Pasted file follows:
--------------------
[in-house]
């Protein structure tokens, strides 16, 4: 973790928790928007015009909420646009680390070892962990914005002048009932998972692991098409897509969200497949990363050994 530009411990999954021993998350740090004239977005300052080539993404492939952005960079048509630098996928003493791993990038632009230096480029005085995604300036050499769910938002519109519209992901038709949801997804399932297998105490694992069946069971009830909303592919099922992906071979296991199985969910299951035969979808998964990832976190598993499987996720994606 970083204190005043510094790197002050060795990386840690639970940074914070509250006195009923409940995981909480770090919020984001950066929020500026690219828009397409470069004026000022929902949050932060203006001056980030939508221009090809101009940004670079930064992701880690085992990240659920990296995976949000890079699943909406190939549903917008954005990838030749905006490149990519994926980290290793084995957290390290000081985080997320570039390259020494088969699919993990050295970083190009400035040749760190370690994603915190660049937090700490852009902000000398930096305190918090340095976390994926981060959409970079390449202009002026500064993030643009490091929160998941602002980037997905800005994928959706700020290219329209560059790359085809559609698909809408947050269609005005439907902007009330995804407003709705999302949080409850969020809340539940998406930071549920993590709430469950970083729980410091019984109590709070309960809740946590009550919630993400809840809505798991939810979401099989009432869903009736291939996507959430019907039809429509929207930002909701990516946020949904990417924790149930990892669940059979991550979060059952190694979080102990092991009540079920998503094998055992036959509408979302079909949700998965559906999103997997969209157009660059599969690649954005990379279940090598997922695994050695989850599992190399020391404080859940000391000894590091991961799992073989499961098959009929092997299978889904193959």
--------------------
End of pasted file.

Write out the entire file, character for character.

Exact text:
[in-house]
């Protein structure tokens, strides 16, 4: 973790928790928007015009909420646009680390070892962990914005002048009932998972692991098409897509969200497949990363050994 530009411990999954021993998350740090004239977005300052080539993404492939952005960079048509630098996928003493791993990038632009230096480029005085995604300036050499769910938002519109519209992901038709949801997804399932297998105490694992069946069971009830909303592919099922992906071979296991199985969910299951035969979808998964990832976190598993499987996720994606 970083204190005043510094790197002050060795990386840690639970940074914070509250006195009923409940995981909480770090919020984001950066929020500026690219828009397409470069004026000022929902949050932060203006001056980030939508221009090809101009940004670079930064992701880690085992990240659920990296995976949000890079699943909406190939549903917008954005990838030749905006490149990519994926980290290793084995957290390290000081985080997320570039390259020494088969699919993990050295970083190009400035040749760190370690994603915190660049937090700490852009902000000398930096305190918090340095976390994926981060959409970079390449202009002026500064993030643009490091929160998941602002980037997905800005994928959706700020290219329209560059790359085809559609698909809408947050269609005005439907902007009330995804407003709705999302949080409850969020809340539940998406930071549920993590709430469950970083729980410091019984109590709070309960809740946590009550919630993400809840809505798991939810979401099989009432869903009736291939996507959430019907039809429509929207930002909701990516946020949904990417924790149930990892669940059979991550979060059952190694979080102990092991009540079920998503094998055992036959509408979302079909949700998965559906999103997997969209157009660059599969690649954005990379279940090598997922695994050695989850599992190399020391404080859940000391000894590091991961799992073989499961098959009929092997299978889904193959």